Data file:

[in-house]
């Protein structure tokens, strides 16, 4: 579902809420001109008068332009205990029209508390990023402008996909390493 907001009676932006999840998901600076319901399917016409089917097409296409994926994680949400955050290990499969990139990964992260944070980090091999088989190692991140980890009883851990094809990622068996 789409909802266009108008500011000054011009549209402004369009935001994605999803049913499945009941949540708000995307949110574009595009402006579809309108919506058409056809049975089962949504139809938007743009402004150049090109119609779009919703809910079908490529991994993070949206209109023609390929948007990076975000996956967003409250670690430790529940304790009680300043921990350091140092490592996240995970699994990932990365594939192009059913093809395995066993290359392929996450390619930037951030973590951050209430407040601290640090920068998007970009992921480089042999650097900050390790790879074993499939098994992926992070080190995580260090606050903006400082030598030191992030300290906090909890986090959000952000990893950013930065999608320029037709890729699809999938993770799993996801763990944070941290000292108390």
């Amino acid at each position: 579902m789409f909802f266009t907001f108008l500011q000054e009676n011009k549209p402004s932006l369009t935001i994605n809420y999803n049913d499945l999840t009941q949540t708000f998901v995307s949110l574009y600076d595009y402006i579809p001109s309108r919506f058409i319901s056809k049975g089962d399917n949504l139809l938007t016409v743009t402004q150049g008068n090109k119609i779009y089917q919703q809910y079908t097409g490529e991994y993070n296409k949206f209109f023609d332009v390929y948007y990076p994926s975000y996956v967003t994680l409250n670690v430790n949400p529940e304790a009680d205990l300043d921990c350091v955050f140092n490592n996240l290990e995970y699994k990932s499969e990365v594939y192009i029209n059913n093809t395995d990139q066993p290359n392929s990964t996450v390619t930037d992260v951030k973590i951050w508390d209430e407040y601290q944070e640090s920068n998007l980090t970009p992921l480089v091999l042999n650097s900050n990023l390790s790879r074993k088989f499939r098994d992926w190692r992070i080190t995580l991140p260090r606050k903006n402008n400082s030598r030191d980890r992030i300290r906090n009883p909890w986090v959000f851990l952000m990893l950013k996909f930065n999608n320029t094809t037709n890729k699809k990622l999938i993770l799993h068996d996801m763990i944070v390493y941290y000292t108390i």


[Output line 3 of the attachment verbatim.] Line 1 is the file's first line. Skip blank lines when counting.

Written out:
């Amino acid at each position: 579902m789409f909802f266009t907001f108008l500011q000054e009676n011009k549209p402004s932006l369009t935001i994605n809420y999803n049913d499945l999840t009941q949540t708000f998901v995307s949110l574009y600076d595009y402006i579809p001109s309108r919506f058409i319901s056809k049975g089962d399917n949504l139809l938007t016409v743009t402004q150049g008068n090109k119609i779009y089917q919703q809910y079908t097409g490529e991994y993070n296409k949206f209109f023609d332009v390929y948007y990076p994926s975000y996956v967003t994680l409250n670690v430790n949400p529940e304790a009680d205990l300043d921990c350091v955050f140092n490592n996240l290990e995970y699994k990932s499969e990365v594939y192009i029209n059913n093809t395995d990139q066993p290359n392929s990964t996450v390619t930037d992260v951030k973590i951050w508390d209430e407040y601290q944070e640090s920068n998007l980090t970009p992921l480089v091999l042999n650097s900050n990023l390790s790879r074993k088989f499939r098994d992926w190692r992070i080190t995580l991140p260090r606050k903006n402008n400082s030598r030191d980890r992030i300290r906090n009883p909890w986090v959000f851990l952000m990893l950013k996909f930065n999608n320029t094809t037709n890729k699809k990622l999938i993770l799993h068996d996801m763990i944070v390493y941290y000292t108390i």